In the opening moments of the film Moffie, Nicholas van der Swart is walking away from a family gathering. As he disappears into the darkness, he is wishing that a part of himself will disappear.
It’s 1981. The 16-year-old is about to leave for his two years of conscription into the South African army. During apartheid it was compulsory for white men to serve in the military because South Africa was waging wars against liberation forces on its borders and beyond. Nicholas must enlist to fight the “communist threat” at the Angolan border.
Nicholas is gay. To the Christian nationalist rulers, he is just as much of a threat as the black resistance fighters who are nameless, faceless enemies to be exterminated in the film. Everything that is not in service of the apartheid state must be extinguished or repressed.
This repression is hammered home for the viewer through the constant verbal assaults that the young men suffer – and mete out – during their military training. In the South Africa portrayed in Moffie, every white character, be it a parent, general, pastor, even a friend, is policing borders and boundaries; there are clear lines that cannot be crossed.
Violence and language
The most powerful way that this mental conditioning takes place in the film is through the use of the word “moffie” (often translated as “faggot”) which those in charge use relentlessly to insult and control the troops. The scenes of training are often harrowing, and the word comes to be an act of violence on the viewer as well.
Its effect is to strip away any resistance, and to associate femininity, diverse sexuality and any emotional range as weakness. To be gay, then, is the ultimate offence against this regime of machismo.
The violence of the word is reinforced with physical violence – menial tasks that lead to exhaustion and deprivation – along with other epithets (racist, gender shaming) that destroy any sense of self-worth or individuality. The young recruits are becoming the men that apartheid South Africa needs in order to cling to life: men who are violent, hateful and emotionless.
Fear and desire
Only in moments of darkness and isolation do the characters feel able to be intimate. In the first scene where Nicholas (Kai Luke Brümmer) is alone with his love interest, Dylan Stassen (Ryan de Villiers), the young men are ordered to spend the night waiting in deep trenches.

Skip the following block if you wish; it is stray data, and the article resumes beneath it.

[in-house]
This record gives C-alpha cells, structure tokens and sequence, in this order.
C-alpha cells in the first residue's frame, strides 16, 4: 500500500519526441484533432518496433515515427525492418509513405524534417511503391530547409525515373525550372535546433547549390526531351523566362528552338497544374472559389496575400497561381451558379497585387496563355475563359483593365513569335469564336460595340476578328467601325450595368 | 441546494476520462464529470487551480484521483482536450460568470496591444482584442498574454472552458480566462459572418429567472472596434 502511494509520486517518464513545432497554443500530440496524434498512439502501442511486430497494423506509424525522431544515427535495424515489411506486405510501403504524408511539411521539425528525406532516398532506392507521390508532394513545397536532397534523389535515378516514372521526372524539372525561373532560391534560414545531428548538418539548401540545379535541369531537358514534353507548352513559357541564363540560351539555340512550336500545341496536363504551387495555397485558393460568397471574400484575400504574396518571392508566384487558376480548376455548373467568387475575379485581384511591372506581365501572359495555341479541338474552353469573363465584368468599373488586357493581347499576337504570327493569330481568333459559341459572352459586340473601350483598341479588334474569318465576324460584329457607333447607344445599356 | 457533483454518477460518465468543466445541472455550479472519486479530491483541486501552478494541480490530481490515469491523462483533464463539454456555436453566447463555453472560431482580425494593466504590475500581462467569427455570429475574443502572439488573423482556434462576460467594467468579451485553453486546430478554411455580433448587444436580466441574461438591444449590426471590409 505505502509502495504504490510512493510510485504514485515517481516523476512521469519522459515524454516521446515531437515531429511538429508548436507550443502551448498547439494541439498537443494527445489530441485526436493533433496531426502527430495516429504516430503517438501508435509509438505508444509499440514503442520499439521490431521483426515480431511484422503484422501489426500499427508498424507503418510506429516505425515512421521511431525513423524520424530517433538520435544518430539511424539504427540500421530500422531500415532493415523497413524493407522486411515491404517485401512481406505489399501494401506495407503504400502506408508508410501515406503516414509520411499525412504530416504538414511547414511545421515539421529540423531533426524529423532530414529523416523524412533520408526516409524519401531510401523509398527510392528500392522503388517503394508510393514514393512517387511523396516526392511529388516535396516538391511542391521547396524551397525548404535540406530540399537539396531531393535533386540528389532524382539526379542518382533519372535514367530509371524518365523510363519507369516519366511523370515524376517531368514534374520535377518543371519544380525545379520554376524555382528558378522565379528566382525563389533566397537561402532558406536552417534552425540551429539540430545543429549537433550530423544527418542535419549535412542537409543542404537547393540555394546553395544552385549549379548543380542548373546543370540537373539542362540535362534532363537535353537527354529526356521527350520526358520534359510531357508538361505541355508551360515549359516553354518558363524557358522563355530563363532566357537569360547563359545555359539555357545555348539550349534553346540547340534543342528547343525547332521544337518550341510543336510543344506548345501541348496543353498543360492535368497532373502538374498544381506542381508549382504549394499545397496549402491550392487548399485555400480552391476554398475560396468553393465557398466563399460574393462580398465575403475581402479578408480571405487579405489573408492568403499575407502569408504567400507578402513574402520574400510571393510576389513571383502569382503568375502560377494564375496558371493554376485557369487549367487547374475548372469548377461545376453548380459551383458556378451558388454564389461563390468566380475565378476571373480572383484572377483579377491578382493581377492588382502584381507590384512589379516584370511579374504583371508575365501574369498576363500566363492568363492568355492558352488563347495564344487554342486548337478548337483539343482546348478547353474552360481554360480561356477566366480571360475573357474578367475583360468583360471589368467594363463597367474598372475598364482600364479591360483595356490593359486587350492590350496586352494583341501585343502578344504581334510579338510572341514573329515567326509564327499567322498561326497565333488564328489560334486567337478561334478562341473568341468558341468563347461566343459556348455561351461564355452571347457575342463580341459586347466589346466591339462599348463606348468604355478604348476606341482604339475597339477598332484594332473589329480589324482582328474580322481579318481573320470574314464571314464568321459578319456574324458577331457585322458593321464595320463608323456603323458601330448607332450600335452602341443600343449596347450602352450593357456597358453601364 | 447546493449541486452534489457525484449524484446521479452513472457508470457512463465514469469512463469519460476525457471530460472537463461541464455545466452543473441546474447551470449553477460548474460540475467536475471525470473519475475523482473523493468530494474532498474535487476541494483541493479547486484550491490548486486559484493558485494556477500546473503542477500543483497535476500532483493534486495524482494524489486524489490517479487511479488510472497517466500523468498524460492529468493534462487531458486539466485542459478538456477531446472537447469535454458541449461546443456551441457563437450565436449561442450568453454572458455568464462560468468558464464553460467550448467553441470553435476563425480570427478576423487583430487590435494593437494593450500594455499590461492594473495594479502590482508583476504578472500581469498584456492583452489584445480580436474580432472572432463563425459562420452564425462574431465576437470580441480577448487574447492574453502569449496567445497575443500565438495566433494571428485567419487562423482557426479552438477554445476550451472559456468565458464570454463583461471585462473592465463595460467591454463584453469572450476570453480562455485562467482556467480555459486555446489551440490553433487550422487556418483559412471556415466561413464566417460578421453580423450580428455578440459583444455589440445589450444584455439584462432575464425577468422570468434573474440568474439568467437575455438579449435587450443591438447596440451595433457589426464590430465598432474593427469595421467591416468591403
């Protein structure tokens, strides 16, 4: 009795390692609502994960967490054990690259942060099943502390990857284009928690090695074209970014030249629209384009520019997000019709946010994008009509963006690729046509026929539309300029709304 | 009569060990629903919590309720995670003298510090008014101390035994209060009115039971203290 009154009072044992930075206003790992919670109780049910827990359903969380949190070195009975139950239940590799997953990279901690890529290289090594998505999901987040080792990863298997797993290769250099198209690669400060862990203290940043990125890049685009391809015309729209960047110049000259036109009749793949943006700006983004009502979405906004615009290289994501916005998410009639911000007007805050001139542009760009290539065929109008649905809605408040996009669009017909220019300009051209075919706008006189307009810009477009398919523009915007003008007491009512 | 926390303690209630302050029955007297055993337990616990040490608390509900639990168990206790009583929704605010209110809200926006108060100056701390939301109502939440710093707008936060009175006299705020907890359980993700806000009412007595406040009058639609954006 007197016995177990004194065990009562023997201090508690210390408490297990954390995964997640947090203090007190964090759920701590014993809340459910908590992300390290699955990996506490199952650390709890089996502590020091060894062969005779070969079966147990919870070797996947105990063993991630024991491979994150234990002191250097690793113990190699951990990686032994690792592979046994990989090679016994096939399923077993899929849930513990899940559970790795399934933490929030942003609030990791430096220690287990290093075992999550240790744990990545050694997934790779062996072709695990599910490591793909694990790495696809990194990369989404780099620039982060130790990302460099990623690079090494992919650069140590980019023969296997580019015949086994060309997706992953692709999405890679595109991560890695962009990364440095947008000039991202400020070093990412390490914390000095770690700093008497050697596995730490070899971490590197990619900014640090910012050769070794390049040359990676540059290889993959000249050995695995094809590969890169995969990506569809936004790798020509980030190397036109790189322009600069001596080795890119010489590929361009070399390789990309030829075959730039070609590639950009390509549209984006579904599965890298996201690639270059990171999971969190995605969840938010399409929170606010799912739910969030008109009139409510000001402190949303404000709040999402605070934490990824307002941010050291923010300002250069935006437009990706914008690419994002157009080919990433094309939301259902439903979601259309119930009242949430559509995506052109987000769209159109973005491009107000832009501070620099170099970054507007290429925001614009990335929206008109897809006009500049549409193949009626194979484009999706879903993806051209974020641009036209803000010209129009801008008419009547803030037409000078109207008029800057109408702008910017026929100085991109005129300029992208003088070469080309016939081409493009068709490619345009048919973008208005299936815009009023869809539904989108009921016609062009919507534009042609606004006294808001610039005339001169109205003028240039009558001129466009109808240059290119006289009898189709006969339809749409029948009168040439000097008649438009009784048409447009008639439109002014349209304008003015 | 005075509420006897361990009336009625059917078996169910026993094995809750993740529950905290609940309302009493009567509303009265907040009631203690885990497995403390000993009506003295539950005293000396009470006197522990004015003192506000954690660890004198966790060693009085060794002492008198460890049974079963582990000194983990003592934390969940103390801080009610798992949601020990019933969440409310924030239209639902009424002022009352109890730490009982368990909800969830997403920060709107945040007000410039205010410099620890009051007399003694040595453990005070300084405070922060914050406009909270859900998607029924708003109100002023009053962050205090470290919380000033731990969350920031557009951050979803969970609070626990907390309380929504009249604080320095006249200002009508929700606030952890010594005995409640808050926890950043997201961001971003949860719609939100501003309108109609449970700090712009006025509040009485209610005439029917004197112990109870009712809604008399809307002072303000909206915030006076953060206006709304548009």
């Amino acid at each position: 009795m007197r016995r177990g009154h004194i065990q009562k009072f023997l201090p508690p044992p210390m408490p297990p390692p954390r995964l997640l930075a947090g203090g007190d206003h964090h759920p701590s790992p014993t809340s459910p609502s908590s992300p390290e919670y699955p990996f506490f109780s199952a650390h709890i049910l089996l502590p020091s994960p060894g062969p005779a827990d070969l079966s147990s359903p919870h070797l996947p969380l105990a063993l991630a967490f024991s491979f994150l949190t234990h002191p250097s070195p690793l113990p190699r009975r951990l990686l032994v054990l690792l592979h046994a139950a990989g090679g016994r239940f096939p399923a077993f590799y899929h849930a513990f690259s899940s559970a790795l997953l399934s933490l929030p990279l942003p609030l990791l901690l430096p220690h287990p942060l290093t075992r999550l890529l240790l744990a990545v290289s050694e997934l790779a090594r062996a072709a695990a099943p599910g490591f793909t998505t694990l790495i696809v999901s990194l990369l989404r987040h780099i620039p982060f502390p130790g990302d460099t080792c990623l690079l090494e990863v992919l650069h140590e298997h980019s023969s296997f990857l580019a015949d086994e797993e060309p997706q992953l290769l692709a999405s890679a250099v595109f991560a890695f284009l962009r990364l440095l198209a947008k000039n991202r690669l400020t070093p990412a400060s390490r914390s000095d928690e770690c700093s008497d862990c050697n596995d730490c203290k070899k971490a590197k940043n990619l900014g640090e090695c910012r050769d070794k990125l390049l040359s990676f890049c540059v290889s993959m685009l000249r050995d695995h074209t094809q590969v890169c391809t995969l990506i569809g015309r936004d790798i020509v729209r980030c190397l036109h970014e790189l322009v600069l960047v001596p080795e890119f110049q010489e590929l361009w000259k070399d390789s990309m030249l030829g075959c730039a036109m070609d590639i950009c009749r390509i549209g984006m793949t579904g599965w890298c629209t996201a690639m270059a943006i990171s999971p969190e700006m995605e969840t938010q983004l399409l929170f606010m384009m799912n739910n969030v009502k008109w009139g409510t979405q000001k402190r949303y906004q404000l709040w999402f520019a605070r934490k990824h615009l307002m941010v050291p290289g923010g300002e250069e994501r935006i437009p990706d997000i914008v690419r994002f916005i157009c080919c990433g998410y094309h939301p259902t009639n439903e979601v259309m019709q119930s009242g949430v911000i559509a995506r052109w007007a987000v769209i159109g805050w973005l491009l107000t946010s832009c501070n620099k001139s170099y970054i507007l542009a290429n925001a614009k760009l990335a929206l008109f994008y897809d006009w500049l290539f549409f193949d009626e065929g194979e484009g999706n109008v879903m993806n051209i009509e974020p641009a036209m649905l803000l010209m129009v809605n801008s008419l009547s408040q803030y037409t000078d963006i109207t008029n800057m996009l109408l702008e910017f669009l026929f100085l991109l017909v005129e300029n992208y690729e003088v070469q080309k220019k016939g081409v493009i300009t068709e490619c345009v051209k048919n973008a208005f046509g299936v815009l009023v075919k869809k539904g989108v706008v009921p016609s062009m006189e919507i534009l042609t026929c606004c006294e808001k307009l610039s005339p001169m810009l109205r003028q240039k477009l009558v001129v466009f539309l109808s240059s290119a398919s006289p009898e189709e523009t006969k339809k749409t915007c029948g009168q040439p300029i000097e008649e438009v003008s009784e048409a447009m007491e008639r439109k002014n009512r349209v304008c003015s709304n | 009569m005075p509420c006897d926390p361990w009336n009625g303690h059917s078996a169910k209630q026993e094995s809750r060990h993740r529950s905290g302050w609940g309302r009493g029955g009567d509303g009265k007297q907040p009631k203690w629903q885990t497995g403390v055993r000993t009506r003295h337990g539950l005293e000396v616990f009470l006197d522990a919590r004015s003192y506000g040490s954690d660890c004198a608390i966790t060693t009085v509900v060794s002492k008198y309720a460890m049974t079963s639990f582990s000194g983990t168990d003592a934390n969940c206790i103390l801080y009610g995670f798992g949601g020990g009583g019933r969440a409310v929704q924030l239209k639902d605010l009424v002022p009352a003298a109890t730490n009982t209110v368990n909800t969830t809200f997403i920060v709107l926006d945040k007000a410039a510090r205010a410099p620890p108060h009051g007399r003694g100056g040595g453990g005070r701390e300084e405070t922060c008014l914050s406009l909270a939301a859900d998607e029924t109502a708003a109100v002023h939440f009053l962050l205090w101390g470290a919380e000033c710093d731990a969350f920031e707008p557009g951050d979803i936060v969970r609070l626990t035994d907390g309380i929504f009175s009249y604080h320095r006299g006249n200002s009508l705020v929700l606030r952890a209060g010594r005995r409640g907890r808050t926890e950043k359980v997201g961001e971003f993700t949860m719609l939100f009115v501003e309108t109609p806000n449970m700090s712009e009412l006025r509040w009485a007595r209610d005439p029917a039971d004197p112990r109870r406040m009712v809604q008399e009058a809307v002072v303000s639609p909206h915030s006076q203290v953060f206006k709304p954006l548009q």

Their commanding officer, Sergeant Brand (Hilton Pelser), seems to take pleasure in setting a boundary that they cannot cross, to stay in the trenches no matter what, until the sun rises. What Nicholas and Dylan find, trapped in the confines of these limitations on their freedom and movement, is a moment of intimacy, a spark of desire.
The fear that Nicholas feels in realising his attraction for Dylan is palpable. He can never be caught, because not only will he be subject to violence, but he will be sent to a mental facility to “cure” him of his desire.
These forbidden moments are riddled with anxiety, which seems to rob the boys of the love story which this film might have become.
The black body
Hermanus is masterful in linking oppressive masculinity to racism in Moffie. I’ve written before about his 2011 film, Skoonheid (Beauty), and how toxic masculinity and racism place limits on intimacy.
Moffie is in many ways a superior film, with striking cinematography emphasising the bleakness of the surroundings and a punching, unnerving score that points to the conflict and anxiety of the characters.
The film is bookended by two moments of violence against black characters. The first is when the young conscripts throw a bag of vomit into the face of a black man, demanding he not sit on a bench at a train station. The second is when Nicholas kills a black soldier in combat. Nicholas looking down at the corpse, in the dark of the night that he had once found refuge in, shows how he can never escape the racist and patriarchal duties that define apartheid.
There is a similar consciously political placement of black bodies in Skoonheid. Hermanus – a black man – features black characters in two highly charged moments in a film about the secret gay sex lives of white Afrikaner farmers. The one is before a sex scene and the other is on a university campus as Skoonheid reaches its terrible conclusion.
The actors in Moffie brilliantly portray these moments of being subject to the assault of toxic masculinity, with a particularly strong performance by Matthew Vey, who plays Nicholas’s best friend, Michael. Another strong performance is from Stefan Vermaak, who plays Oscar, the more willing participant in racist and patriarchal ideology.
Brümmer’s powerful performance as the central character shows both subtle resistance and then participation as an agent of the apartheid state.
At the end, it is unclear whether the young men are able to escape the encroaching ideology that dictates their lives, and whether the moments of refuge and isolation are enough to free them from the memory of the incessant labelling of “moffie” that defined their youth.
Moffie is a challenging and deeply affecting film that represents the important, often overlooked realities of living in apartheid for gay men.